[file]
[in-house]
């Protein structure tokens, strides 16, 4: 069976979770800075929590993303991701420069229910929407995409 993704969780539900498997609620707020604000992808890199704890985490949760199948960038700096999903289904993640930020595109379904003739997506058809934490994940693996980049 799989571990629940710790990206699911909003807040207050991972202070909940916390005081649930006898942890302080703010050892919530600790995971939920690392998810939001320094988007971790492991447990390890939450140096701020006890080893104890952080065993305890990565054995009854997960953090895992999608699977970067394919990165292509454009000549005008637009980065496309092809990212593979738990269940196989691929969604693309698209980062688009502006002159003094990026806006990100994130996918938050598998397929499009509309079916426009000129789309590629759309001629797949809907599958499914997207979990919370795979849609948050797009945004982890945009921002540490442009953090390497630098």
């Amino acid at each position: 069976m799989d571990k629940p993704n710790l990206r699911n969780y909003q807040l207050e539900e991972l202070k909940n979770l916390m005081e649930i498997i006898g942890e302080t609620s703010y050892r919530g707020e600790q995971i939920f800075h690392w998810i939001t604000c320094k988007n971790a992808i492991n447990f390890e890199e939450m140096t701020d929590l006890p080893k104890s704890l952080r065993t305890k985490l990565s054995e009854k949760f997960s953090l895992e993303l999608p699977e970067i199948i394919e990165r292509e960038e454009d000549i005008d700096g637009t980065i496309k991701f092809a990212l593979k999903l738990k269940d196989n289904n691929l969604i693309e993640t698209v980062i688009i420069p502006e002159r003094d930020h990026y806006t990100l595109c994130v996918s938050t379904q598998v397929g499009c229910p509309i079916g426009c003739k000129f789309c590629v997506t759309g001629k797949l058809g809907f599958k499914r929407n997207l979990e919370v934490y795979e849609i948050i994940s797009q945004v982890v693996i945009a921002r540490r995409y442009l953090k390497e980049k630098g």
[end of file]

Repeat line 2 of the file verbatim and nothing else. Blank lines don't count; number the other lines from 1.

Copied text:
């Protein structure tokens, strides 16, 4: 069976979770800075929590993303991701420069229910929407995409 993704969780539900498997609620707020604000992808890199704890985490949760199948960038700096999903289904993640930020595109379904003739997506058809934490994940693996980049 799989571990629940710790990206699911909003807040207050991972202070909940916390005081649930006898942890302080703010050892919530600790995971939920690392998810939001320094988007971790492991447990390890939450140096701020006890080893104890952080065993305890990565054995009854997960953090895992999608699977970067394919990165292509454009000549005008637009980065496309092809990212593979738990269940196989691929969604693309698209980062688009502006002159003094990026806006990100994130996918938050598998397929499009509309079916426009000129789309590629759309001629797949809907599958499914997207979990919370795979849609948050797009945004982890945009921002540490442009953090390497630098």